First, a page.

Needing the devil’s advocate

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Needing the devil’s advocate

Kang Hye-ryeon
The author is a professor of business administration at Ewha Womans University.

There is a phenomenon called the “edge effect” in the ecosystem of plants and animals. When habitats of different groups of organisms are adjacent to each other, the diversity and density of species in the border area are much higher than in the center of each habitat. Different elements of the habitats are mixed in the borderland, providing diverse food resources and environments.

But in a social ecosystem of people, the protective instinct to settle in a familiar environment is stronger than the desire to explore unfamiliar territory and discover benefits. People cannot accept other people who have different values, vices and experiences. The underlying sentiment of rejecting diversity is the unconscious cognitive bias of humans.

A human brain consciously processes 40 to 70 bits of information per second. But the brain handles as many as 11 million bits of information every moment while we are not aware. That means a tremendous filtering process is happening until we reach a certain choice or conclusion. Our brain makes a “shortcut of thinking” to make this process easier.

As this path is created based on personal processes of growing up and past experiences, it merely reconfirms the pattern in the mind even when new information is added. That’s why we are more attracted to familiar objects while feel uncomfortable toward unfamiliar objects because of this “affinity bias.”
When we judge a person, we are often confident that “I have eyes to judge.” However, from the neuropsychological perspective, people are unconsciously attracted to people who share interests, ideas and backgrounds and choose them. While you want to believe you judge objectively, the outcome actually reflects the sense of familiarity towards similar people. As the so-called “affinity bias” occurs almost unconsciously, most people can’t avoid it easily. But if a leader of an organization makes a wrong decision due to this bias, members inevitably suffer.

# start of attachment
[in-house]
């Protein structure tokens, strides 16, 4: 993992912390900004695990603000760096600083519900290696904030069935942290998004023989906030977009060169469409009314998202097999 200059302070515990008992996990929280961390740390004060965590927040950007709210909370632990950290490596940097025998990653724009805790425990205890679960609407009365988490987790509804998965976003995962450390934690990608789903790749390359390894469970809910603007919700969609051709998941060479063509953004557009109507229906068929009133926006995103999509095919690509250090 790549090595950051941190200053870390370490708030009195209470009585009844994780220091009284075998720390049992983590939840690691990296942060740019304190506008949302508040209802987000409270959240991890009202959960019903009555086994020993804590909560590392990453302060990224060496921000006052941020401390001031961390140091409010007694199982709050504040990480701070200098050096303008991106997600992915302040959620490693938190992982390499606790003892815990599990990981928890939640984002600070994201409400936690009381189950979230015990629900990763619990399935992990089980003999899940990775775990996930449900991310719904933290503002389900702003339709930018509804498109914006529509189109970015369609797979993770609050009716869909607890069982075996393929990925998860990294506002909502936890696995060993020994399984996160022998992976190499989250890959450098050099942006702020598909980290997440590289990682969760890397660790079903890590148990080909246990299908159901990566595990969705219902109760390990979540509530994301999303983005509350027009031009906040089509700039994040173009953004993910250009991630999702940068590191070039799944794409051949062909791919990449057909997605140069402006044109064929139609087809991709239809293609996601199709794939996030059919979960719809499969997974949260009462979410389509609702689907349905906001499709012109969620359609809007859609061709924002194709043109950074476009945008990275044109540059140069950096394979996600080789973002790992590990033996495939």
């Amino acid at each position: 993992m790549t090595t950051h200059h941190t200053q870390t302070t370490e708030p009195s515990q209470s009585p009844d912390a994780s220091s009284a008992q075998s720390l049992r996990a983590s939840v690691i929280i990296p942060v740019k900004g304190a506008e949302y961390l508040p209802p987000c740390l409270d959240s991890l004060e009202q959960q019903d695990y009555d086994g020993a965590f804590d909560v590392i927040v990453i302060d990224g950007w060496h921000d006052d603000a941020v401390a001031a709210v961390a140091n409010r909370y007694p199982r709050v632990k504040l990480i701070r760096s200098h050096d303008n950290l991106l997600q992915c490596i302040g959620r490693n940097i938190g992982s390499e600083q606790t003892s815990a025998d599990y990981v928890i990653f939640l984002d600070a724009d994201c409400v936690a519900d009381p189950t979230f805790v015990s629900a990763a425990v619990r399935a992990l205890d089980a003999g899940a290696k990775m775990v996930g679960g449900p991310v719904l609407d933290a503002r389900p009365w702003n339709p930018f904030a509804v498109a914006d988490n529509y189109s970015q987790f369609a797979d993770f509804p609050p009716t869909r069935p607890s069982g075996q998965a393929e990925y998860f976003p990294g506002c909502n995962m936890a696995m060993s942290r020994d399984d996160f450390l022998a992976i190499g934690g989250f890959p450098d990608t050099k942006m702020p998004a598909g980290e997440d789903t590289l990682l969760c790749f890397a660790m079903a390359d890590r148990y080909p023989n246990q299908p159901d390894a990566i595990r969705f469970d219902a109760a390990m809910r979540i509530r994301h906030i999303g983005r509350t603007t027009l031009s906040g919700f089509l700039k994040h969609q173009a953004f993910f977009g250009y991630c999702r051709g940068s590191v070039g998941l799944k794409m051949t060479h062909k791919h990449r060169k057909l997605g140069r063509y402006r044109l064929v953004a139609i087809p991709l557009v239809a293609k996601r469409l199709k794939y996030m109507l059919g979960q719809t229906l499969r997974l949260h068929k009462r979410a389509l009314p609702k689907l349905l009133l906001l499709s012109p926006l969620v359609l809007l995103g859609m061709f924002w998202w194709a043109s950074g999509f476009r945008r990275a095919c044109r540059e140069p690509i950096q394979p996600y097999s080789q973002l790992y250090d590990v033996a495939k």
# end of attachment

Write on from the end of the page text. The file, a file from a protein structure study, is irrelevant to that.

We need a tool to help the brain correct the cognitive bias occurring instinctively on the unconscious level. Nobel Prize-winning economist Richard Thaler proposed various forms of “nudge” 15 years ago. A “nudge” is an intervention to make people behave for the best interest while giving freedom of choice. Therefore, a “tax” without freedom of choice or a “ban” from entering a supermarket without a vaccine pass is not a nudge. A “warning” message three days before a gas bill due date about late fees or labeling fat contents on the packaging of a cheeseburger would be a nudge.

To help improve the cognitive practice that has become fixed in the decision-making process in organizations, various interventions are needed. The affinity bias of a leader would make a team of familiar and similar people, reinforcing homogeneity rather than diversity. The biggest weakness of a homogenous group is difficulties in going against a leader’s conviction or opinion.

In the decision-making process, when a senior manager believes his or her way is always right, the organization will be in jeopardy. The leader should be rescued through cognitive intervention. Here, the “devil’s advocate” is used as an intervention. The person playing this role needs to constantly counter-argue to challenge a leader’s assumptions and seek reasonable alternatives. But this is rarely successful in reality. A leader is immersed in his or her conviction emotionally, and when someone strongly opposes, the leader would consider it an attack on self, become angry and defend the argument more fiercely.

An effective method to avoid bias while not directly attacking a leader’s conviction and emotion is to set up a “red team” and “blue team.” Lately, investment genius Warren Buffett is in the spotlight. Maintaining unrivaled returns despite Covid-19 and the liquidity crisis, Buffet operates a system to rule out his biases when making major investment decisions. He calls two teams as investment advisors, listen to both arguments and rewards the advisors who proposed the final decision.

The difference between a strong leader and a weak leader is not the personality but the wisdom to seek out unfamiliar and strange things. Leaders who lead human organizations must not neglect the natural rule that the border area — where different ecosystems of the flora and fauna meet — is richer.
Translation by the Korea JoongAng Daily staff.
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